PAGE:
Then the economy crashed in 2008, partly because of fraudulent and reckless practices by Wall Street financiers.  But Wall Street was bailed out by the federal government, while the students were left without jobs and treated as objects of scorn.  Graeber spoke to one young women who said the only way she can pay off her student debt was to be an “escort” to those very Wall Street operators.

Police here in Rochester, N.Y., treated our local Occupy campers as what they were, Americans exercising their Constitutional right to peacefully assemble to petition for redress of grievances. But the NYPD and many other big city police forces from the start treated the Occupy movement as enemies of the state.  As did the Department of Homeland Security, which coordinated a simultaneous shutdown of Occupy camps in big cities across the nation.

David Graeber

David Graeber

The conflict between the Occupy campers and the NYPD was not a conflict between law-breakers and law enforcers. The one side engaged in largely nonviolent civil disobedience; the other in lawless brutality and violence, based on what they could get away with. It was a kind of low-intensity war, with one side armed and the other side not, each trying to push the limits of what they could get away with.  Gene Sharp, the great strategic thinker of nonviolence struggle, could have used Occupy as a case study.

I sort-of, kind-of knew about what the NYPD did to protesters, and the role of the Department of Homeland Security, but it was good to have these facts brought home.

Graeber said he was disappointed that American liberals did not stick up for Occupy Wall Street.  In the past, he said, there has been a tacit alliance between radicals and liberals, with liberals using the radical demands as leverage to advance modest reforms.

I think I know why it didn’t happen this time.   The goal of liberal politicians such as Barack Obama, Joe Biden and Hillary Clinton is to move the country to the right, not the left, so they benefit from the marginalizing of traditional liberalism.

The staunch friends of Occupy, according to Graeber, were labor unions, community organizations and immigrants rights groups—groups whose power was independent of the political and economic elite.

Graeber sees no point in trying to work within the existing political system, which he regards as hopelessly corrupt. Rather anarchists should try to build up alternative institutions, as has been done by radicals in Mexico, Iraq and other countries. An example might be Occupy Sandy, in which Occupy volunteers in New York City helped victims of Hurricane Sandy more effectively than government agencies did. But for this to happen on a mass scale, the Occupy movement would have to become much bigger than it is.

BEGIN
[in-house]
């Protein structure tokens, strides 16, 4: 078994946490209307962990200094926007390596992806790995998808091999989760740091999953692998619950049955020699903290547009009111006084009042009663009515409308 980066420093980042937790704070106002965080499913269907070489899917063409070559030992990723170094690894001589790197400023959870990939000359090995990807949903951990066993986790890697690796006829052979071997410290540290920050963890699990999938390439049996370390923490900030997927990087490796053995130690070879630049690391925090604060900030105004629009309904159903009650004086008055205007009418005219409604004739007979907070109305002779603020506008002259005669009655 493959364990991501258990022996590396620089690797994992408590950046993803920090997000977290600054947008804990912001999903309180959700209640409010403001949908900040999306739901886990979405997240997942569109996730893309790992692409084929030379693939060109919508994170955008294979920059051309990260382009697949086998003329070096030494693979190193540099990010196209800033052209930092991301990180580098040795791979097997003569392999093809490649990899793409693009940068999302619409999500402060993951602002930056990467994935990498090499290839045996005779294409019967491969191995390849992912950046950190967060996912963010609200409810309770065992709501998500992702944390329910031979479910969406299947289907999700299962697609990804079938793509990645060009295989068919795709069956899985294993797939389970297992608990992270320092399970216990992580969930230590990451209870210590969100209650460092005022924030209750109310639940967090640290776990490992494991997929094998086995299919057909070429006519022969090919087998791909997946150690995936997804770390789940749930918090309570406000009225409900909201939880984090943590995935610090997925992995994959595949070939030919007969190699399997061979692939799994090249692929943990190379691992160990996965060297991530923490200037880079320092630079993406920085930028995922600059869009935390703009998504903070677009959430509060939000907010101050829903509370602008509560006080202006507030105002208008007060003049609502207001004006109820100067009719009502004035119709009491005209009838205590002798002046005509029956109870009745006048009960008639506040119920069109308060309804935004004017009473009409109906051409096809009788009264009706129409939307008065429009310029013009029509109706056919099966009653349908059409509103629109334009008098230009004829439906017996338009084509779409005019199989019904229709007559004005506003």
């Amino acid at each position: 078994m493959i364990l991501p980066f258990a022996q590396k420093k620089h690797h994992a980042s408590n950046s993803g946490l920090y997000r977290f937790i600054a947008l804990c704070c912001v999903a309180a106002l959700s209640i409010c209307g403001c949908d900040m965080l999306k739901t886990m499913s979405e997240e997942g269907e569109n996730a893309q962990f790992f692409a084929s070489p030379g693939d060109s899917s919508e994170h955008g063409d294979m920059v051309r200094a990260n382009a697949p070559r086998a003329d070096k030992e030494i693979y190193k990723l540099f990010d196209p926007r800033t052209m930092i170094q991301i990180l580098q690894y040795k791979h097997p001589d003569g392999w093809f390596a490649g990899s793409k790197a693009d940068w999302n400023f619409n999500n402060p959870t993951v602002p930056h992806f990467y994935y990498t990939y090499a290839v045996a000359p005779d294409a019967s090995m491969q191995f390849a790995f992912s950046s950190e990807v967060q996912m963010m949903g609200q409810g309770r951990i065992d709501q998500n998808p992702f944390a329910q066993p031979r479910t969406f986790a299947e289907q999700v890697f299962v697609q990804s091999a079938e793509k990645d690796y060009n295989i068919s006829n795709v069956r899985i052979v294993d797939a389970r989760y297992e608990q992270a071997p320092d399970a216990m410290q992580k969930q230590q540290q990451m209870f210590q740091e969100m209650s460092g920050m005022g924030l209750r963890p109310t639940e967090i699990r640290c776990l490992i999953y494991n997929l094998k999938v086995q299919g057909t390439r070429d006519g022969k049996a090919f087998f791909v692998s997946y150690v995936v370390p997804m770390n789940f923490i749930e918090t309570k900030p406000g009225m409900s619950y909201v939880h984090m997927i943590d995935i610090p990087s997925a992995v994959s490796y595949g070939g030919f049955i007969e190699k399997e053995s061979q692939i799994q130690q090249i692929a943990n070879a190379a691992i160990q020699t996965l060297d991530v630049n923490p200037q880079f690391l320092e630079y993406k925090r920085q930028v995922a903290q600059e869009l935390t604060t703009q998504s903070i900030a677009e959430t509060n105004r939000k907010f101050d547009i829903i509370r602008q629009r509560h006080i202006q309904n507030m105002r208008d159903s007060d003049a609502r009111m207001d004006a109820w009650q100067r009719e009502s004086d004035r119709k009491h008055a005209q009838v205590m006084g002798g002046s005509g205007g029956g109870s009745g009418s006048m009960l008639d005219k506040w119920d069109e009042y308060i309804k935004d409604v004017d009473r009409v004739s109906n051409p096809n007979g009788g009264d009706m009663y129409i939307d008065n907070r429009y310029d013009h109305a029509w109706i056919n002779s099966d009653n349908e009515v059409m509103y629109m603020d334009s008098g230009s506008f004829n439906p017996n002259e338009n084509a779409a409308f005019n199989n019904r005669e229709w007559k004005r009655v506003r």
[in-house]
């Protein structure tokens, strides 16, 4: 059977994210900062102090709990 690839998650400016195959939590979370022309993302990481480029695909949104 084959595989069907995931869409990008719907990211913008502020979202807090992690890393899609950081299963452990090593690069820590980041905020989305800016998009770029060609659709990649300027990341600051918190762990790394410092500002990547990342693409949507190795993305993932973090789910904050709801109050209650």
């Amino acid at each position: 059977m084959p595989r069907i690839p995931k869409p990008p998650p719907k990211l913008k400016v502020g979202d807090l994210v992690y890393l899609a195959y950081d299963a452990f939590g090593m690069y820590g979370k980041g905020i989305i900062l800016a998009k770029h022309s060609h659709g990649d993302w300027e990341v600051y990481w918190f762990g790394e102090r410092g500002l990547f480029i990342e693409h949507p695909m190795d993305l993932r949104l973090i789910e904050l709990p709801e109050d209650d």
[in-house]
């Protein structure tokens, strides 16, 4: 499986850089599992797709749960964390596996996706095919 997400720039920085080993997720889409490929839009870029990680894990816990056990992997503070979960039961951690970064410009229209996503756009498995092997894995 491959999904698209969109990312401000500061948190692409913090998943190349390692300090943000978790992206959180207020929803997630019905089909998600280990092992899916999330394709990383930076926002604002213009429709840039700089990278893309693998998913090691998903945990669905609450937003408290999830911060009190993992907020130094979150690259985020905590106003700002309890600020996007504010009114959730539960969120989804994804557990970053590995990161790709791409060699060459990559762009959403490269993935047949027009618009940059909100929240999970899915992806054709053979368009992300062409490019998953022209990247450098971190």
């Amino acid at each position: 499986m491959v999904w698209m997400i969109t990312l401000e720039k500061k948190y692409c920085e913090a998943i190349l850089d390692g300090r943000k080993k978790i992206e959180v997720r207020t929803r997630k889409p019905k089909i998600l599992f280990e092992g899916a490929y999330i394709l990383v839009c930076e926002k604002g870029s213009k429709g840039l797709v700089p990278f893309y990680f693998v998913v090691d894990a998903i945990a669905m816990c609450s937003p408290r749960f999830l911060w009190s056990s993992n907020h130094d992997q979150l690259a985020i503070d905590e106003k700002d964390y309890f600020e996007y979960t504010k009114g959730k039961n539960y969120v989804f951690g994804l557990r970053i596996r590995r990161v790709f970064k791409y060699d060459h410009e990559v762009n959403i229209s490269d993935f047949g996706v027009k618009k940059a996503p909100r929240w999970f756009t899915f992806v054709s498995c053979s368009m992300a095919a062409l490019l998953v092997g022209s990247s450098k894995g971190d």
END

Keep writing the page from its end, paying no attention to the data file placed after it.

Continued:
Graeber is right to say that the biggest problem of U.S. society is overhanging debt, and that some form of debt forgiveness is going to be necessary.  Otherwise the gap between the top 1 percent of the population and the other 99 percent will grow bigger and bigger.

Overall, though, neither Graeber nor the Occupy movement have much to say about public policy or political strategy in the short run.   They don’t intend to run candidates, lobby for new laws or reform the political process.   Others will have to take up that challenge.  It is not as if the Occupy movement is stopping them.

What the Occupy campers did do is create a vision of human possibility, which indeed may change things in the long run.  A better world is possible.  It is good to be reminded of that.


Click on the following links for quotes from The Democracy Project.

A Practical Utopian’s Guide to the Coming Collapse

David Graeber’s ‘rape, torture and murder’ test

David Graeber on political polarization

A vision of a better world

Click on the following links for other reviews of The Democracy Project.

An interview with David Graeber by Adrien Chen for Gawker.

The Anarchy Project by Danny Goldberg for The Nation

David Graeber looks at the Occupy movement from the inside by Ben Ehrenreich for the Los Angeles Times

David Graeber is adept at explaining the problems, but not the solutions by John Kampfner for The Observer

The textual life of Occupy lives on by Laurie Penny for the New Statesman

The Democracy Project, by David Graeber on Make Wealth History

Click on the following links for my posts about David Graeber’s other important book, Debt: the First 5,000 Years.

David Graeber on debt as a false religion

What do we owe the world?

A David Graeber reader: Links to articles

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One Response to “David Graeber’s The Democracy Project”

  1. Does your job create real value? – The Week | Ye Olde Soapbox Says:

    […] David Graeber’s The Democracy Project (philebersole.wordpress.com) […]